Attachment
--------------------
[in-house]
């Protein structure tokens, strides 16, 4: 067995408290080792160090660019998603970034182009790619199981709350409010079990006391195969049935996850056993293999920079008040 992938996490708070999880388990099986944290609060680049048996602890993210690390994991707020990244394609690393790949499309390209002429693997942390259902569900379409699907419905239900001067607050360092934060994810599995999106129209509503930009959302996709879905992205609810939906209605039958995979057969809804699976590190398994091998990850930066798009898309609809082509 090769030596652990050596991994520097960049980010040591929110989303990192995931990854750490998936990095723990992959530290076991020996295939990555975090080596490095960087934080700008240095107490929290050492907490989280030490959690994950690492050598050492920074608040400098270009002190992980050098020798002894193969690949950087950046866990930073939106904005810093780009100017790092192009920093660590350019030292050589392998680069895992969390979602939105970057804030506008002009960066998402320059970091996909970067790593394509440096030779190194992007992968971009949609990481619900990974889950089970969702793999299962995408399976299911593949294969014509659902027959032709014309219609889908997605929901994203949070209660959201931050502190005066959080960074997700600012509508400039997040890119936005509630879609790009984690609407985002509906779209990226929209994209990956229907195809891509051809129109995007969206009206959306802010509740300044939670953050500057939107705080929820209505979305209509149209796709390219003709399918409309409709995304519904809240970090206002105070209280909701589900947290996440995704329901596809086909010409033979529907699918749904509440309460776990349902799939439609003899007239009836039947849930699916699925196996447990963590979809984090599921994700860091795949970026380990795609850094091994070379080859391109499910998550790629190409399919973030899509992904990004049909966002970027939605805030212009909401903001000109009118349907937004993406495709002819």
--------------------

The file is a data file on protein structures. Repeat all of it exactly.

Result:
[in-house]
């Protein structure tokens, strides 16, 4: 067995408290080792160090660019998603970034182009790619199981709350409010079990006391195969049935996850056993293999920079008040 992938996490708070999880388990099986944290609060680049048996602890993210690390994991707020990244394609690393790949499309390209002429693997942390259902569900379409699907419905239900001067607050360092934060994810599995999106129209509503930009959302996709879905992205609810939906209605039958995979057969809804699976590190398994091998990850930066798009898309609809082509 090769030596652990050596991994520097960049980010040591929110989303990192995931990854750490998936990095723990992959530290076991020996295939990555975090080596490095960087934080700008240095107490929290050492907490989280030490959690994950690492050598050492920074608040400098270009002190992980050098020798002894193969690949950087950046866990930073939106904005810093780009100017790092192009920093660590350019030292050589392998680069895992969390979602939105970057804030506008002009960066998402320059970091996909970067790593394509440096030779190194992007992968971009949609990481619900990974889950089970969702793999299962995408399976299911593949294969014509659902027959032709014309219609889908997605929901994203949070209660959201931050502190005066959080960074997700600012509508400039997040890119936005509630879609790009984690609407985002509906779209990226929209994209990956229907195809891509051809129109995007969206009206959306802010509740300044939670953050500057939107705080929820209505979305209509149209796709390219003709399918409309409709995304519904809240970090206002105070209280909701589900947290996440995704329901596809086909010409033979529907699918749904509440309460776990349902799939439609003899007239009836039947849930699916699925196996447990963590979809984090599921994700860091795949970026380990795609850094091994070379080859391109499910998550790629190409399919973030899509992904990004049909966002970027939605805030212009909401903001000109009118349907937004993406495709002819």